Bulletin

The capital role of Measurement and Verification (M&V) to unlock the full potential of energy efficiency

22 Mar 2018

By Denis Tanguay, Executive Director, Efficiency Valuation Organization (EVO)

In an address at the Arthur Burns Memorial Lecture in Berlin in September 2016, the governor of the Bank of England, Mark Carney, highlighted two paradoxes about climate change. The first is that climate change is a cost imposed on future generations. The second is that if the transition to a low carbon economy is too fast, this could put global financial stability at risk.

To resolve these paradoxes, Carney suggested that we collectively need to consider three forms of risks. First, physical risks resulting from more frequent climate severity. Second, liability risks for those who will suffer damages and who will seek reparation from those held accountable for our climate deterioration. Third, transition risks related to a low carbon economy which could fundamentally impact the value of carbon-intensive assets. These are very important considerations. Potential solutions will emerge at the macroeconomic level and through global policies.

As part of the transition process to a lower carbon economy, it has been suggested that energy efficiency should play a more significant role. Energy efficiency projects, however, have this bizarre characteristic that their main outcomes, energy savings, are somewhat unique: savings are the absence of energy use. We cannot measure what we do not have so nobody can “measure” savings. However, we can measure energy use, and we can analyse measured energy use to determine savings. This defines transaction costs risks which can be addressed by proper verification of savings.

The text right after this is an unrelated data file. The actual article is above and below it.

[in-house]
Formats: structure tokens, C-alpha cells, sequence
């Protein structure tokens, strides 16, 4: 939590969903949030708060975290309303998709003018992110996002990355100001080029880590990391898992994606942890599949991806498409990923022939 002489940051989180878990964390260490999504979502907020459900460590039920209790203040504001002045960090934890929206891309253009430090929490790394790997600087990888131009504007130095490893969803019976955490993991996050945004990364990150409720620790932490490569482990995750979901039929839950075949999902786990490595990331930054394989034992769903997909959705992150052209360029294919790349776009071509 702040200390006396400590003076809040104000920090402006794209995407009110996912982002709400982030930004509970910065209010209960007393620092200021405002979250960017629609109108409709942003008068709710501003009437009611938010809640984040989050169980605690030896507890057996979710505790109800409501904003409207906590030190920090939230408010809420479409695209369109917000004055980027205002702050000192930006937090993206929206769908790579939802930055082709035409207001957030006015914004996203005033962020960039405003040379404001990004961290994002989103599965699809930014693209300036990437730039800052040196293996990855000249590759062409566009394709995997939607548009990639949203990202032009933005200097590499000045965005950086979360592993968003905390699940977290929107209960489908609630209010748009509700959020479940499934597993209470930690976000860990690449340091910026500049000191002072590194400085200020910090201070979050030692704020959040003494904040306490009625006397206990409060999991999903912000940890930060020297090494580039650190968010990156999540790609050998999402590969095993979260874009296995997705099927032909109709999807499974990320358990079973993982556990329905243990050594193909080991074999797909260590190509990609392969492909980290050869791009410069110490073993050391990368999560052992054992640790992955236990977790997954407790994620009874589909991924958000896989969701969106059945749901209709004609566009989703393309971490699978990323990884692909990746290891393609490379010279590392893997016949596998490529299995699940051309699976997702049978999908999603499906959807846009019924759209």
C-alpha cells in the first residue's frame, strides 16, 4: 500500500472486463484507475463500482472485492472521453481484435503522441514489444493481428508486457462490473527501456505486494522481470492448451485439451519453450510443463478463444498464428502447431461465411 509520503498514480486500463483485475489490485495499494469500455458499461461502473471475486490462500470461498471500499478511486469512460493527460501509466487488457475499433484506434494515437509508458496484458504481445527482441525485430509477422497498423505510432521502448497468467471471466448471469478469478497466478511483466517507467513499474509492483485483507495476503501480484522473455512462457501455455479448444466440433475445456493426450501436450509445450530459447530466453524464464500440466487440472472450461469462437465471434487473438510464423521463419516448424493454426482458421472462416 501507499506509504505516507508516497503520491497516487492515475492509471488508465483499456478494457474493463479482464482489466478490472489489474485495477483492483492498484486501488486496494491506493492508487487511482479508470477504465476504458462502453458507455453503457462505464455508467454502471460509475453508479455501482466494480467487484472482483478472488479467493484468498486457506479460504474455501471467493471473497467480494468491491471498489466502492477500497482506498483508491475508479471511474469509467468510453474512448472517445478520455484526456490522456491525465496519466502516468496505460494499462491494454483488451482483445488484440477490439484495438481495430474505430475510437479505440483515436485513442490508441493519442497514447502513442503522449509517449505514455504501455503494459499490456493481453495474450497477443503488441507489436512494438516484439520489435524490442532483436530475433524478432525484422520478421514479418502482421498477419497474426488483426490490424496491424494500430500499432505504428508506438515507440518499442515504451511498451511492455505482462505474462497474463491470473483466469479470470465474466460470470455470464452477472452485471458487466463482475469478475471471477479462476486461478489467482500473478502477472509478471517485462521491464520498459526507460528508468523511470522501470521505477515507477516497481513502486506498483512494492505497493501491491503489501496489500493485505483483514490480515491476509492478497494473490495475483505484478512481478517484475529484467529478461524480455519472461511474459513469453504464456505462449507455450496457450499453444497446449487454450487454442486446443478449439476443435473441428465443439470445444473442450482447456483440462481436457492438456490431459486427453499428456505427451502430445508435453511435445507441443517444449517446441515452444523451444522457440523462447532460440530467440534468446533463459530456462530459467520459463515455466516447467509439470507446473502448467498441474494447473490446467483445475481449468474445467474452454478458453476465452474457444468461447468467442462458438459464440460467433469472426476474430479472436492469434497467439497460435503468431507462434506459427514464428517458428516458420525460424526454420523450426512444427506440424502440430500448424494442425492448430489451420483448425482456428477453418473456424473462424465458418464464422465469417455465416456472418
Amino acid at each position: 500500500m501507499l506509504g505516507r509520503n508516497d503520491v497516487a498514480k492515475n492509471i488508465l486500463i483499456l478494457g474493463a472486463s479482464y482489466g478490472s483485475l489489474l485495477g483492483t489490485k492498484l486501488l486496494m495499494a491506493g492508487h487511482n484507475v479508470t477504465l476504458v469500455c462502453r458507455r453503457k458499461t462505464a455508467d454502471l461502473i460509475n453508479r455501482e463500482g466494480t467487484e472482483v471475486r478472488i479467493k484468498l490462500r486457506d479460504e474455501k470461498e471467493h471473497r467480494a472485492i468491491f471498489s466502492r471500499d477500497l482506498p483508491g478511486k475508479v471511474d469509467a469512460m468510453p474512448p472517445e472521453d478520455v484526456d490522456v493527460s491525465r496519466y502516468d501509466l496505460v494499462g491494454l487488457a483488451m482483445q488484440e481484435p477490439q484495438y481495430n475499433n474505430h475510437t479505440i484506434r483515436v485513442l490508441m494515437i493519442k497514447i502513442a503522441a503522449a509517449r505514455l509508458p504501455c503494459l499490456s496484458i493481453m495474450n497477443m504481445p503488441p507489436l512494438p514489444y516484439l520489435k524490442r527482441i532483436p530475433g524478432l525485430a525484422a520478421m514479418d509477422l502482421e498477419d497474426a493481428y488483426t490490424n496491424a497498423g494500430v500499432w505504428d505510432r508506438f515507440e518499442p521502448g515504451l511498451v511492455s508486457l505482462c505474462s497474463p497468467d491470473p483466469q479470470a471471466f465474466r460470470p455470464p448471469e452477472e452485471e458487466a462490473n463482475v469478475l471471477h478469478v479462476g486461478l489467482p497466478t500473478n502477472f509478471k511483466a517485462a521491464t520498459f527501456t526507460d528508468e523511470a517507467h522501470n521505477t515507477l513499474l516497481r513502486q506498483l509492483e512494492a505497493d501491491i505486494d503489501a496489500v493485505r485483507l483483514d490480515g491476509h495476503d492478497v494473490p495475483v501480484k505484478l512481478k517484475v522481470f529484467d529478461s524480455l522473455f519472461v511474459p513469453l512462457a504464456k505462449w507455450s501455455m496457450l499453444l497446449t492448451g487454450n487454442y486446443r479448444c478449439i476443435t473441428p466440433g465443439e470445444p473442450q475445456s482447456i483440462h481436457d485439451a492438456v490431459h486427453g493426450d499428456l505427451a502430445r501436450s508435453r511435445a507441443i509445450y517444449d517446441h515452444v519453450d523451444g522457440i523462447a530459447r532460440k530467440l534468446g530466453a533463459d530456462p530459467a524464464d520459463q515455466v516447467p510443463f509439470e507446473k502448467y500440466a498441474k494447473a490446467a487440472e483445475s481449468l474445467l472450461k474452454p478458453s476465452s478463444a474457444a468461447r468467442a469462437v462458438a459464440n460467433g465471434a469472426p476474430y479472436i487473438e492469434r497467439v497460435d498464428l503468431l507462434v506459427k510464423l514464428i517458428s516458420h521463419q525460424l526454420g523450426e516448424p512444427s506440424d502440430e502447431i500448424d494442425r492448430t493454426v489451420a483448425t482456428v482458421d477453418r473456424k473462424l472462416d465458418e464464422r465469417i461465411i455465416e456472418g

The International Performance Measurement and Verification Protocol (IPMVP) and EVO

In 1994, stakeholders in the energy efficiency industry identified measurement and verification (M&V) as one of the key tools to validate energy savings following the implementation of Energy Conservation Measurements (ECMs). This approach of measuring and verifying energy efficiency resulted in the publication of the International Performance Measurement and Verification Protocol (IPMVP) in 1997. To maintain and improve the IPMVP over time, IPMVP Inc. was incorporated as a not for profit organisation in 2001 and renamed the Efficiency Valuation Organization (EVO) in 2004.